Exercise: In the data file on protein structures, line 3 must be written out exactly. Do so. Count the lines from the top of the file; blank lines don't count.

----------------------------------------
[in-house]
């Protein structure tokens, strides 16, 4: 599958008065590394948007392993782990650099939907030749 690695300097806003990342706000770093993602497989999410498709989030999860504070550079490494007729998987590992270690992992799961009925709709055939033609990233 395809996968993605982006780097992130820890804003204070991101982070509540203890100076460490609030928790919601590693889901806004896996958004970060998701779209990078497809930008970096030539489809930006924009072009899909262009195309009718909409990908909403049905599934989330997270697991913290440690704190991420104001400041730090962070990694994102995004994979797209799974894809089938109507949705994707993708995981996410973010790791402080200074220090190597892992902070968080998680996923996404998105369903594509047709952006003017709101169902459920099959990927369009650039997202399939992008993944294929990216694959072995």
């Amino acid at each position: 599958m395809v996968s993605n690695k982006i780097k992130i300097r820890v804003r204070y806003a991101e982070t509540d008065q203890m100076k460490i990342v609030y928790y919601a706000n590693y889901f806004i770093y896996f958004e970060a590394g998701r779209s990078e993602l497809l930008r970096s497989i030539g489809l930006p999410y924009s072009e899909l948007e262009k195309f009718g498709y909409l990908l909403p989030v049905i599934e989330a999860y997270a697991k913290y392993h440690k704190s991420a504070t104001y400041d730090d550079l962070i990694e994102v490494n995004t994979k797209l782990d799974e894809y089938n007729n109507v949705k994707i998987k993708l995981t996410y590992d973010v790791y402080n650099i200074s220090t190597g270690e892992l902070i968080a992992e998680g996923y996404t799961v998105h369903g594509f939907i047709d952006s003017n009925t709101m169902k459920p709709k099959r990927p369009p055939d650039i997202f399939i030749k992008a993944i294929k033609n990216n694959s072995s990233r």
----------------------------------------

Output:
């Amino acid at each position: 599958m395809v996968s993605n690695k982006i780097k992130i300097r820890v804003r204070y806003a991101e982070t509540d008065q203890m100076k460490i990342v609030y928790y919601a706000n590693y889901f806004i770093y896996f958004e970060a590394g998701r779209s990078e993602l497809l930008r970096s497989i030539g489809l930006p999410y924009s072009e899909l948007e262009k195309f009718g498709y909409l990908l909403p989030v049905i599934e989330a999860y997270a697991k913290y392993h440690k704190s991420a504070t104001y400041d730090d550079l962070i990694e994102v490494n995004t994979k797209l782990d799974e894809y089938n007729n109507v949705k994707i998987k993708l995981t996410y590992d973010v790791y402080n650099i200074s220090t190597g270690e892992l902070i968080a992992e998680g996923y996404t799961v998105h369903g594509f939907i047709d952006s003017n009925t709101m169902k459920p709709k099959r990927p369009p055939d650039i997202f399939i030749k992008a993944i294929k033609n990216n694959s072995s990233r």